President Saleh's Missed Opportunity: Yemen's Decision to Reject an al Houthi Cease-fire
Yemen seems to be moving past another opportunity to seek a peaceful resolution to the al Houthi conflict. Abdul Malik al Houthi, the rebel leader, has announced his willingness to accept the conditions laid down by Yemeni President Ali Abdallah Saleh in August and reiterated in January as the basis for a cease-fire. Saleh has responded by insisting that the rebels must fulfill all of those conditions – as opposed to announcing a willingness to accept them –before any cease-fire. He is retaining the right, in other words, to continue military operations against the rebels even as they try to meet his conditions, assuming they do. Both sides can make valid arguments about the details and timeline of cease-fire negotiations, and Saleh certainly has reason to doubt the good intentions of the rebels, who have violated cease-fire agreements before. But Saleh’s reaction to the most recent al Houthi offer raises clearly a disturbing question: Is there any settlement of the conflict Saleh will accept other than the annihilation of the insurgents? If not—and there is little evidence that Saleh has defined any more limited bases for agreement—then the prospects for winding this conflict up are dim indeed, a fact with important ramifications for American counter-terrorism strategy in the region.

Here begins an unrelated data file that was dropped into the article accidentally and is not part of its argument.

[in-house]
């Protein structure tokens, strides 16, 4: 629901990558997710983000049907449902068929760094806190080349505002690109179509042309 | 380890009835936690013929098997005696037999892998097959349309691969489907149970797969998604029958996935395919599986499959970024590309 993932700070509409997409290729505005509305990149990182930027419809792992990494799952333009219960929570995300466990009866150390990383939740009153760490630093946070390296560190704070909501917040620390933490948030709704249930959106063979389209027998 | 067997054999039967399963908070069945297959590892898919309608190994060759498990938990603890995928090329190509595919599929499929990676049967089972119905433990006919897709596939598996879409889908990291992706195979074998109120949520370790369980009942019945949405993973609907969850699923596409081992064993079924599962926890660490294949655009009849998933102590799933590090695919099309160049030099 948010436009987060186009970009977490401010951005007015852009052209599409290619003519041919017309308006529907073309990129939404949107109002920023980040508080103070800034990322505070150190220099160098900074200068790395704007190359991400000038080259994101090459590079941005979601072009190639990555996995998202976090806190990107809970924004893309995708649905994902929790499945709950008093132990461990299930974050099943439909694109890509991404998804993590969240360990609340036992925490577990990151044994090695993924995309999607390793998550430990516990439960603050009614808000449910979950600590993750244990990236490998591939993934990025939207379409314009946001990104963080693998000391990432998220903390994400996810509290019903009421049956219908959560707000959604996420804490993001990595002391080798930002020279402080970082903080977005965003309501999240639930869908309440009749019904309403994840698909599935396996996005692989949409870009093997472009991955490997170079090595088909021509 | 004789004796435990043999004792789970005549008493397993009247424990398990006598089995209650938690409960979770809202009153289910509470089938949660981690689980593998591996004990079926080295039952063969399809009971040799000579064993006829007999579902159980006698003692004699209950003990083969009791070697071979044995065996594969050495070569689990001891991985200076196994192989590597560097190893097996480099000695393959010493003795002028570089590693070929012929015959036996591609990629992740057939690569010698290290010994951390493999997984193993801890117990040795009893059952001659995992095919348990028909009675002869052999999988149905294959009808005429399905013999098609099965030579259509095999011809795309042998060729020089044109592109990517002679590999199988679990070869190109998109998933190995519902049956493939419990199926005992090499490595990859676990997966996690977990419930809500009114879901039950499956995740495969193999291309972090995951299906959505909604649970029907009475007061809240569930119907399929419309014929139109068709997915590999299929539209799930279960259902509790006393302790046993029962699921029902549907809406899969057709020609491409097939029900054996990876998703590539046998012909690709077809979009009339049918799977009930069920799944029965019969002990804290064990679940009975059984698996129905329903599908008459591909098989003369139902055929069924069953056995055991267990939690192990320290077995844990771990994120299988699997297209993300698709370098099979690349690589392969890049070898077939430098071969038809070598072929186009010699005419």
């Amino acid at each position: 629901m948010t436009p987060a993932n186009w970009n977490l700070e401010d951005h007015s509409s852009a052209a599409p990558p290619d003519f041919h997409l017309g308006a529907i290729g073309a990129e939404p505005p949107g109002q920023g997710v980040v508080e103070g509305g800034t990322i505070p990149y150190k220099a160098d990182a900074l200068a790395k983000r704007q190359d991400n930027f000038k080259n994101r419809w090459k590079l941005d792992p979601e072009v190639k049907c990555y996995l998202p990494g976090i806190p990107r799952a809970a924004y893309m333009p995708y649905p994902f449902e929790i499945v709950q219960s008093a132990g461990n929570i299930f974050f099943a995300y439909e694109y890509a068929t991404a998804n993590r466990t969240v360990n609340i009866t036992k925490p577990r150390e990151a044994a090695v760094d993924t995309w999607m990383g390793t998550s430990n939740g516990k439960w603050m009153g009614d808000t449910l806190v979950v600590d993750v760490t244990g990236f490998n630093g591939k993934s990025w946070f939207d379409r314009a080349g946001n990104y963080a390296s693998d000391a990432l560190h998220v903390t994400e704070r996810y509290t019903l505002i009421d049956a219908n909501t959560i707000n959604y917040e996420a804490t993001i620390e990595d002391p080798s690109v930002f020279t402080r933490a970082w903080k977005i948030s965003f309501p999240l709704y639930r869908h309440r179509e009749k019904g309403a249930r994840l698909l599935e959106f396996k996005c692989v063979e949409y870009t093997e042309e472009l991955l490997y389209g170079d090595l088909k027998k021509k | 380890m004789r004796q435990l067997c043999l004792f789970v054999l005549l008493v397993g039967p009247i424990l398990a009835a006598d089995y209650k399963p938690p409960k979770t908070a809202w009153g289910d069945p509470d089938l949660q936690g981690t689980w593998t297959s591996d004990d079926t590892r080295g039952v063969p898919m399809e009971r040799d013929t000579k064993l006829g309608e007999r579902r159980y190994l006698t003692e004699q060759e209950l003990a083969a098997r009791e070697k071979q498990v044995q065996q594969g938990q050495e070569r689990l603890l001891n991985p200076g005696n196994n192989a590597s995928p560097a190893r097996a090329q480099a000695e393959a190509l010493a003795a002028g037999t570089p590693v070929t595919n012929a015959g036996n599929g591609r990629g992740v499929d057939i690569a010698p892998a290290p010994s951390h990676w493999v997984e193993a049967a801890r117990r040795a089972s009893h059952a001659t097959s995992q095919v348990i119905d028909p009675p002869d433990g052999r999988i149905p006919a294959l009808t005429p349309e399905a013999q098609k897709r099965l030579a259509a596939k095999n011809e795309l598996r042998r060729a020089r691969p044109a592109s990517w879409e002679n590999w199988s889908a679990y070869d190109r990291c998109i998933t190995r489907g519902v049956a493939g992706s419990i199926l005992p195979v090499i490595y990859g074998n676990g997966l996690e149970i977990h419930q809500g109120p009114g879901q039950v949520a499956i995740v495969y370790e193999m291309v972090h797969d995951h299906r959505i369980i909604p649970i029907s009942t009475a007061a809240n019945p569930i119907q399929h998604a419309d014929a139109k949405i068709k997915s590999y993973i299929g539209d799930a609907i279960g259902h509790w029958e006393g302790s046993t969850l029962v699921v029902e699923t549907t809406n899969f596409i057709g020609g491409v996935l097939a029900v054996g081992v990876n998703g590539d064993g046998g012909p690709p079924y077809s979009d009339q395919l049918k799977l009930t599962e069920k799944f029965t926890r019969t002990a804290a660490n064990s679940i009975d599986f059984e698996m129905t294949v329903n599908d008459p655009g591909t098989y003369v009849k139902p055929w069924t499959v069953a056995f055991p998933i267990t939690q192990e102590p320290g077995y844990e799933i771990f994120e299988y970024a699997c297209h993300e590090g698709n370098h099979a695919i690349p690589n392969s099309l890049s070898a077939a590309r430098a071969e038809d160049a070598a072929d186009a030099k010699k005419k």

Saleh announced six conditions for “unconditional peace” and the return of the al Houthi rebels to the status of normal citizens on August 21, 2009. He reiterated and slightly revised the conditions on January 1, 2010. The revised conditions were:
1- a full cease-fire, the reestablishment of safe passage on roads, and the surrender of mountain strongholds.
2- full withdrawal from all districts occupied, with no further interference with the responsibilities of local authorities.
3- the return of all military and public equipments seized during hostilities.
4- the release of all the detained civilians and soldiers
5- an agreement to abide by the constitution, order and law.
6- cessation of attacks within all Saudi Arabian territories.
The al Houthi leader announced on January 30, 2010 that he was willing to accept the “five points” Saleh had announced as the basis for a cease-fire. Saleh responded on January 31 that there was “no obstacle” to a cease-fire but that the rebels must comply with all of his conditions before any cease-fire came into effect. The Yemeni government added emphasis to the “sixth condition,” namely that the al Houthis stop attacking the territory of Saudi Arabia and claimed that Abdul Malik had ignored this condition. The claim that the rebels were refusing to accept this “sixth condition” was made despite the fact that the al Houthis had offered a cease-fire to the Saudis on January 27, and the Saudi defense minister announced the successful completion of Saudi military operations along the Yemeni border and the withdrawal of Saudi troops—as well as the cessation of fighting. On January 31 a Yemeni spokesman called this sixth condition “a key demand we cannot make concessions on” saying “they ignore one of the six conditions,” while Saudi military officials reported that the al Houthis were still firing on Saudi troops in Saudi territory. Abdul Malik al Houthi reiterated his commitment to the cease-fire with Saudi on February 2.